As the reality of the financial burden of COVID dawns, there will no doubt be yet another round of cost-cutting in the business world. It has become a well-worn path – recruit and increase manpower when times are good; restructure and reduce overheads when trouble hits.
However, there is a school of thought that COVID has merely been the magnifying glass which exposed a culture of overstaffing which has been building for years. According to an article run by The Telegraph during lockdown, both the public and private sector have become addicted to overmanning, with armies of people employed in spuriously-named positions who seem to have very little on their to-do list.
However, the recovery following COVID will likely need to dig deeper than simply getting rid of excess manpower. Cuts will need to be deep and a focus will need to be given to prioritising core activities within organisations.
The outsourcing opportunity
Luckily, the other side of the crisis coin means many businesses have pivoted to offer remote services, thus potentially offering resourcing flexibility without the commitment and cost that comes with employees.
Outsourcing is nothing new. It first became a cost-saving strategy in the late 1980s and, more recently, a plethora of online platforms have emerged; Fiverr, PeoplePerHour and Outsourcely to name a few; which claim to make engaging with freelancers even quicker and simpler.
With furlough having the potential to turn into a giant time-and-motion study for the future, the future of outsourcing looks good but, as with anything you don’t deliver in house, quality can be a key concern.
Many businesses prefer to work with known and trusted consultants who will take the same care of their business as they would themselves; something that isn’t guaranteed by the digital ‘freelance farms’ mentioned earlier. In some cases, it’s impossible to know exactly who will carry out the work you send, not to mention what quality will be returned. Such bidding sites are based on a ‘cheap and cheerful’ model and, as many businesspeople know, you get what you pay for.
So, what’s the alternative?
Enter the Ecosystem
Another concept that has grown in popularity during the abnormal times of 2020, is that of a business ecosystem. Again, it’s nothing new, but the attraction of being a part of one has perhaps become more evident as smaller firms look to support one another in order to survive and, eventually, thrive. Because firms within an ecosystem work together on a regular basis, there is a trusted relationship and quality can be assured because everyone’s reputation is on the line if it is not delivered.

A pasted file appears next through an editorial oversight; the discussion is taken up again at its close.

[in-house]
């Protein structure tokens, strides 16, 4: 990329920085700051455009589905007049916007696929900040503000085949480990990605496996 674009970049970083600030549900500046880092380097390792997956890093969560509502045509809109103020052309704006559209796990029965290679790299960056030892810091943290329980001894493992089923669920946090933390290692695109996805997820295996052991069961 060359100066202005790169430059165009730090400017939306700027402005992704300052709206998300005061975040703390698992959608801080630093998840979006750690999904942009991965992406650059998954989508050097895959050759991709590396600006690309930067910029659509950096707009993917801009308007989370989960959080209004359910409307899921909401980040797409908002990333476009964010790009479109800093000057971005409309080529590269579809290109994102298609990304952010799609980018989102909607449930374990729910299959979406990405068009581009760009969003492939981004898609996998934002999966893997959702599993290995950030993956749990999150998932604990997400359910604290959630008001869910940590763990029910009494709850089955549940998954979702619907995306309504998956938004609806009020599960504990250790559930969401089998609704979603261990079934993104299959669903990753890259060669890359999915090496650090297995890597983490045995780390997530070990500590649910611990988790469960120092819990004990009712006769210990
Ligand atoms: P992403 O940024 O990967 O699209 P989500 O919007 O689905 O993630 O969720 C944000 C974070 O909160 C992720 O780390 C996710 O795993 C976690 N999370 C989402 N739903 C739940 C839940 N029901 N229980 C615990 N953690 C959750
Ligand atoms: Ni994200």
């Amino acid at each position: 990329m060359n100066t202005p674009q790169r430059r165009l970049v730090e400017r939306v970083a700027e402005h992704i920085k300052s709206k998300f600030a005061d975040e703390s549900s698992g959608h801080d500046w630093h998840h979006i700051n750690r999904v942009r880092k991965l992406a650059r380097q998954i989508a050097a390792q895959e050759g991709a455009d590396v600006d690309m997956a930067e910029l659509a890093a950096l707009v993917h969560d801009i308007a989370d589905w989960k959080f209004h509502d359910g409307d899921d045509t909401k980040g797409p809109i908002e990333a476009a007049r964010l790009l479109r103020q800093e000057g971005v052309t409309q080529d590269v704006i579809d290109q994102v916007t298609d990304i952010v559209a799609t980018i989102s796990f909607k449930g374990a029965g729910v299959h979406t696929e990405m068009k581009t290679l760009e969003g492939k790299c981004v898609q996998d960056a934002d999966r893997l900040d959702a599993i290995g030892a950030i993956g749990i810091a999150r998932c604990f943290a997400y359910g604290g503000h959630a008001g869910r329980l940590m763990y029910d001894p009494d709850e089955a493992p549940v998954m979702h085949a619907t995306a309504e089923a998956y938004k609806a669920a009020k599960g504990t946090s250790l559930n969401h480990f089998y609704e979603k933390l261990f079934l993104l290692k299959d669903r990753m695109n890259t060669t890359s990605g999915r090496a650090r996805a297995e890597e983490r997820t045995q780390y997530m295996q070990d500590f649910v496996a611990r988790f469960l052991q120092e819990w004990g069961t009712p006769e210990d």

Streamlion has long adopted the approach of building an ecosystem within which we operate. Our natural ability to network and build relationships with clients and suppliers alike means we have a powerful list of partner and associate affiliations which enable us to offer our clients a wider range of services, whilst still ensuring the quality and satisfying experience they would get by working directly with us.
Happily, this approach enables us to continue supporting smaller businesses after arranging their funding and giving them the chance to thrive during any economic climate. Of course, it’s always sad when people are made redundant but, following a decade of growth and easy money, businesses are carrying additional costs which are not sustainable. Moving back to an outsourcing model could actually be better for the economy in the medium term, especially with our new-found flexibility and ability to run operations with less infrastructure and overhead costs than ever before.
Smaller, remote teams or individuals can be nimble when responding to the needs of their clients, thus turning work around faster and ensuring quality that comes from using an expert in their field.
At Streamlion, we pride ourselves in collaborating for success. Check out a recent case study from our website for more information on how this works.